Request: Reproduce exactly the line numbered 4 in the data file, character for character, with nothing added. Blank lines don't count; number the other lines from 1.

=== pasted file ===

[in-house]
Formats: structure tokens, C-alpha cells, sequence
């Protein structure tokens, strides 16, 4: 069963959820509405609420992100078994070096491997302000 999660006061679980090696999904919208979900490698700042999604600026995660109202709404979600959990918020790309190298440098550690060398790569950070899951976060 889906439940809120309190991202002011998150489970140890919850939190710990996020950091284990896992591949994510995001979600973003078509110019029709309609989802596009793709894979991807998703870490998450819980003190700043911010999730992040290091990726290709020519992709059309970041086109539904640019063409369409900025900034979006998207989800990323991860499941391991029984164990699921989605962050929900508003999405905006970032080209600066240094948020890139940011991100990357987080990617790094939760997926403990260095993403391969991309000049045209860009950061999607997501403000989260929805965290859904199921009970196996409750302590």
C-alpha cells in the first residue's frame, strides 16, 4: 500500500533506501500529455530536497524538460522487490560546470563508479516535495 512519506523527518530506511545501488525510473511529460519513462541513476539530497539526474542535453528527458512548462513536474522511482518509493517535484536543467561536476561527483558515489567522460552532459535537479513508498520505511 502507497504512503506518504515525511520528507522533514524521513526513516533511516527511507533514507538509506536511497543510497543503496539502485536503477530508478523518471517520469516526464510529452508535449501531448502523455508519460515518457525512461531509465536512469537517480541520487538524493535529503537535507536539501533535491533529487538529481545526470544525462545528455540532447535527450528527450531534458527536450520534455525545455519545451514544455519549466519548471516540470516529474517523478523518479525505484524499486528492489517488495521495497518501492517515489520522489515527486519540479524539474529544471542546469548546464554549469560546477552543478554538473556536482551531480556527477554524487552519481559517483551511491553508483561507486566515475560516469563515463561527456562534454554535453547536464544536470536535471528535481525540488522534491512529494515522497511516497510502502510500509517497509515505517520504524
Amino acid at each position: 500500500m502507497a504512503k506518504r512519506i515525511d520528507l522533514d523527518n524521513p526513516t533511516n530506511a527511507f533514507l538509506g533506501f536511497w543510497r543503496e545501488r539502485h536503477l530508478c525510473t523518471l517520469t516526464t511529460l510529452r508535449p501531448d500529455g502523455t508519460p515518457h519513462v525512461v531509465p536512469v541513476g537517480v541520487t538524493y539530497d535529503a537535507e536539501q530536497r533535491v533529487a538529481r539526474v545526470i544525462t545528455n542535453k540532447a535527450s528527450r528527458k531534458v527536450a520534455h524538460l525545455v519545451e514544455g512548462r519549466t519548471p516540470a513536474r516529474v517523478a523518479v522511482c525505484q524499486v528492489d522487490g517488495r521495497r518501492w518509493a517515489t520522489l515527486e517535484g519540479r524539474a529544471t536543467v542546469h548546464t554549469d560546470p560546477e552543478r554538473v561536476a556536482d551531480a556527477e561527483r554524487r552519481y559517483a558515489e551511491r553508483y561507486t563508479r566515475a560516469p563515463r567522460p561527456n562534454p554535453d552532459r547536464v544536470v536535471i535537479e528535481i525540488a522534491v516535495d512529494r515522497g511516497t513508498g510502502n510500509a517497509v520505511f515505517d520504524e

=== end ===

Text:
C-alpha cells in the first residue's frame, strides 16, 4: 500500500533506501500529455530536497524538460522487490560546470563508479516535495 512519506523527518530506511545501488525510473511529460519513462541513476539530497539526474542535453528527458512548462513536474522511482518509493517535484536543467561536476561527483558515489567522460552532459535537479513508498520505511 502507497504512503506518504515525511520528507522533514524521513526513516533511516527511507533514507538509506536511497543510497543503496539502485536503477530508478523518471517520469516526464510529452508535449501531448502523455508519460515518457525512461531509465536512469537517480541520487538524493535529503537535507536539501533535491533529487538529481545526470544525462545528455540532447535527450528527450531534458527536450520534455525545455519545451514544455519549466519548471516540470516529474517523478523518479525505484524499486528492489517488495521495497518501492517515489520522489515527486519540479524539474529544471542546469548546464554549469560546477552543478554538473556536482551531480556527477554524487552519481559517483551511491553508483561507486566515475560516469563515463561527456562534454554535453547536464544536470536535471528535481525540488522534491512529494515522497511516497510502502510500509517497509515505517520504524